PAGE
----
Thursday, January 04, 2007

Indian Steel Industry Gasping For Real Autonomy

For the steel industry, the New Year 2007 has brought a mixed bag of news. The good news - International Iron and steel Institute has informed that the global steel production during the year 2006 has been 1.21 billion tonnes registering a robust growth of 9.4% over the previous year. The other good news is that China continues to dominate as the largest steel manufacturer in the world with a production of 421.33 million tonnes and growth of 19.4%. Such growths globally and in individual nations including India is indicative of good demand for steel. It is expected that the market during the year 2007 will have a growth of 10% and thus give the industry some breather.
The bad news is for the Indian steel industry. Demonstrating a typical bureaucratic mindset, the government is reportedly contemplating to regulate steel prices for which a high level committee to monitor price movement has already started working. The industry which was languishing due to governmental controls were freed from the shackles only in 1991. There has been a surge for setting up new steel projects both by Indian investors and foreign giants like Posco and Arcelor-Mittal. This is in line with the National Steel Policy which has fixed a target of 110 million tonnes by 2019-20. But the present government's move to backtrack and reintroduce price control is going to affect the rapid growth of the steel industry which is the need of the hour for India's infrastructure development.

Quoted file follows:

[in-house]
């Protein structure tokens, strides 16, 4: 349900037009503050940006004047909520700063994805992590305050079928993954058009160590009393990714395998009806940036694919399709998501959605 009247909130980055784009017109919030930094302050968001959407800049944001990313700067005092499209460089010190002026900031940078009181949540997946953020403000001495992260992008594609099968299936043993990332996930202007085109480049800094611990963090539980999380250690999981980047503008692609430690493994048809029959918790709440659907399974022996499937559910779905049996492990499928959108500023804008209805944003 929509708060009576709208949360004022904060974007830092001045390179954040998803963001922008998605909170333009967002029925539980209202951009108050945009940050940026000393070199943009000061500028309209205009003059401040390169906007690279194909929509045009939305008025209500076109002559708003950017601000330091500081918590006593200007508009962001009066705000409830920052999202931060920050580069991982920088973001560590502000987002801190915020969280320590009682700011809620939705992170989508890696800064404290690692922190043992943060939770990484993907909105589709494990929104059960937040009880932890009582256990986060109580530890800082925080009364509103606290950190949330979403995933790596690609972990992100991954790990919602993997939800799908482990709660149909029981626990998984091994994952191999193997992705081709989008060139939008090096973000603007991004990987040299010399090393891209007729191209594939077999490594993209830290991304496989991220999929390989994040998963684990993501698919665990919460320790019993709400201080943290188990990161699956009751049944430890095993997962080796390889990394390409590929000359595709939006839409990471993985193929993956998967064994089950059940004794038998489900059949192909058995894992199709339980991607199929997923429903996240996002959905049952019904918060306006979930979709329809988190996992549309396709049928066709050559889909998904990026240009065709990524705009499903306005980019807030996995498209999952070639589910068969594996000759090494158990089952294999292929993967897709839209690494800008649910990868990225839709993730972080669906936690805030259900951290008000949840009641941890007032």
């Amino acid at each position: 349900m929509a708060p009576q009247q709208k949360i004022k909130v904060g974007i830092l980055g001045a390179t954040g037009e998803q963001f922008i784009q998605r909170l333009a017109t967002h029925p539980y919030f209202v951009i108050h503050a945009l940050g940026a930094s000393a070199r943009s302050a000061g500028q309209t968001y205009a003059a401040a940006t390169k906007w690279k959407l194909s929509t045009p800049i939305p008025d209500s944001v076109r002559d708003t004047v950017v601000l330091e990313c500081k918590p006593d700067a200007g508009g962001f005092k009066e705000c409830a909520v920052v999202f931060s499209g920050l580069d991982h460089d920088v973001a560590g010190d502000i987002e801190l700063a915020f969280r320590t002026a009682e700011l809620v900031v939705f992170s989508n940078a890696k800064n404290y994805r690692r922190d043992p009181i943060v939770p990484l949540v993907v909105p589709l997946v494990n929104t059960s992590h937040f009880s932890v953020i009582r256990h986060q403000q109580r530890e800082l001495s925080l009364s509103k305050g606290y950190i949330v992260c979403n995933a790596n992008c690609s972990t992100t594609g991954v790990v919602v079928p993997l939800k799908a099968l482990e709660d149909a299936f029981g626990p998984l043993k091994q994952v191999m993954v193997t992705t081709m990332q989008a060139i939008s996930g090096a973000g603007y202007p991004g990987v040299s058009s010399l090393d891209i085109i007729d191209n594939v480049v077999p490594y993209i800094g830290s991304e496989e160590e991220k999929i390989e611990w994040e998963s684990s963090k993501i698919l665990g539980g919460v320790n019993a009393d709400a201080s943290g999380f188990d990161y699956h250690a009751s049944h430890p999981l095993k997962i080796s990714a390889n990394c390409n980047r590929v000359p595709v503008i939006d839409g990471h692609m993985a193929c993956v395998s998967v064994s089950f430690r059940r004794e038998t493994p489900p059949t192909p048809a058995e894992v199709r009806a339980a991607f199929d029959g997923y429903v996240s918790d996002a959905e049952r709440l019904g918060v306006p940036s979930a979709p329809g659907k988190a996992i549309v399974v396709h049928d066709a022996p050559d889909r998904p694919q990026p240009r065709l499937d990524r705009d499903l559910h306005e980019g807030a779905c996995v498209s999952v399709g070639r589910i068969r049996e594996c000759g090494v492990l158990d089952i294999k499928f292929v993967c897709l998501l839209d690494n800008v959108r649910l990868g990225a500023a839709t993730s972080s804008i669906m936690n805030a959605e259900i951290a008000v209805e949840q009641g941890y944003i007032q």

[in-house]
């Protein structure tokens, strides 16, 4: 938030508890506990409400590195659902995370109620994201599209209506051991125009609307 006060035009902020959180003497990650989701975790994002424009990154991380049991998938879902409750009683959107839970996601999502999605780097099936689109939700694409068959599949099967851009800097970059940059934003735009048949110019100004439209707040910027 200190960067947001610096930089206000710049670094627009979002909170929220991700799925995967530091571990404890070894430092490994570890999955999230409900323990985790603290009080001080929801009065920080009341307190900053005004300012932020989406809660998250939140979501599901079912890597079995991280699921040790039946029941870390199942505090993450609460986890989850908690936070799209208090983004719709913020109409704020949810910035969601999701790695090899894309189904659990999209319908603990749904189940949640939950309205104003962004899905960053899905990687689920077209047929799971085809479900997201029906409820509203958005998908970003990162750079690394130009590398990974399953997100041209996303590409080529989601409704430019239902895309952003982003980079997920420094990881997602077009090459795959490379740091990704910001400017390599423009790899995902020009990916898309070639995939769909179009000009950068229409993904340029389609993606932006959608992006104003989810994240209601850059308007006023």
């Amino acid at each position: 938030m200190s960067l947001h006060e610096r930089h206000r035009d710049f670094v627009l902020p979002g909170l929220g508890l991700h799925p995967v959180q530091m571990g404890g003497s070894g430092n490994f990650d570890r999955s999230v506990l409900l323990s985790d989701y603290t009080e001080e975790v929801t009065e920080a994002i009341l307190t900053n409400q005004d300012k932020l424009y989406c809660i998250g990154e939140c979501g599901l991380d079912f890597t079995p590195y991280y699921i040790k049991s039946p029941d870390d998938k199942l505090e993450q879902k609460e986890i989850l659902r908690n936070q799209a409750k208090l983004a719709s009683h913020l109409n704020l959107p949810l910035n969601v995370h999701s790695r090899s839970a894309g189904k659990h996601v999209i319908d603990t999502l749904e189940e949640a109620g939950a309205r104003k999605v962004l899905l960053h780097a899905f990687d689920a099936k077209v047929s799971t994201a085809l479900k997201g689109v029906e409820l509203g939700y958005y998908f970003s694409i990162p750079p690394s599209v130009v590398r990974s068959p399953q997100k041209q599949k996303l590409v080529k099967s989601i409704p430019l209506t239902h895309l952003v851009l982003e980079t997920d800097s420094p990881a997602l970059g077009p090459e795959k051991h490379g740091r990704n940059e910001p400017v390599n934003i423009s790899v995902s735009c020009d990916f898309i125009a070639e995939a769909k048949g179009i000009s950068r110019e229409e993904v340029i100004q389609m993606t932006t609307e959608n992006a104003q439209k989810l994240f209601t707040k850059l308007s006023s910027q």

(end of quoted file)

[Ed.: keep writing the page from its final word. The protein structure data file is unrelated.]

For reasons best known to the government, it has been flexing its muscles from time to time for imposing price controls. India and china both produced measly 2 million tonnes in 1950s. Today China produces the 421 million tonnes ten times the steel produced by India. It is the policy vacillations and lack of political will that have stifled India's steel industry. Remember in what pitiable state our civil aviation industry was before competition was permitted? Today airlines which offer minimum fare of rupees nine have turned corners in just 3 years.
Such are the dramatic changes that take place whenever governmental interference is withdrawn. But packing up existing authority and bringing new order is a far cry. If such stumbling blocks remain, India's steel production may not attain its target and it could slide down further from present level of a mere 10% of China's production. I just cannot accept such a pitiable scenario.

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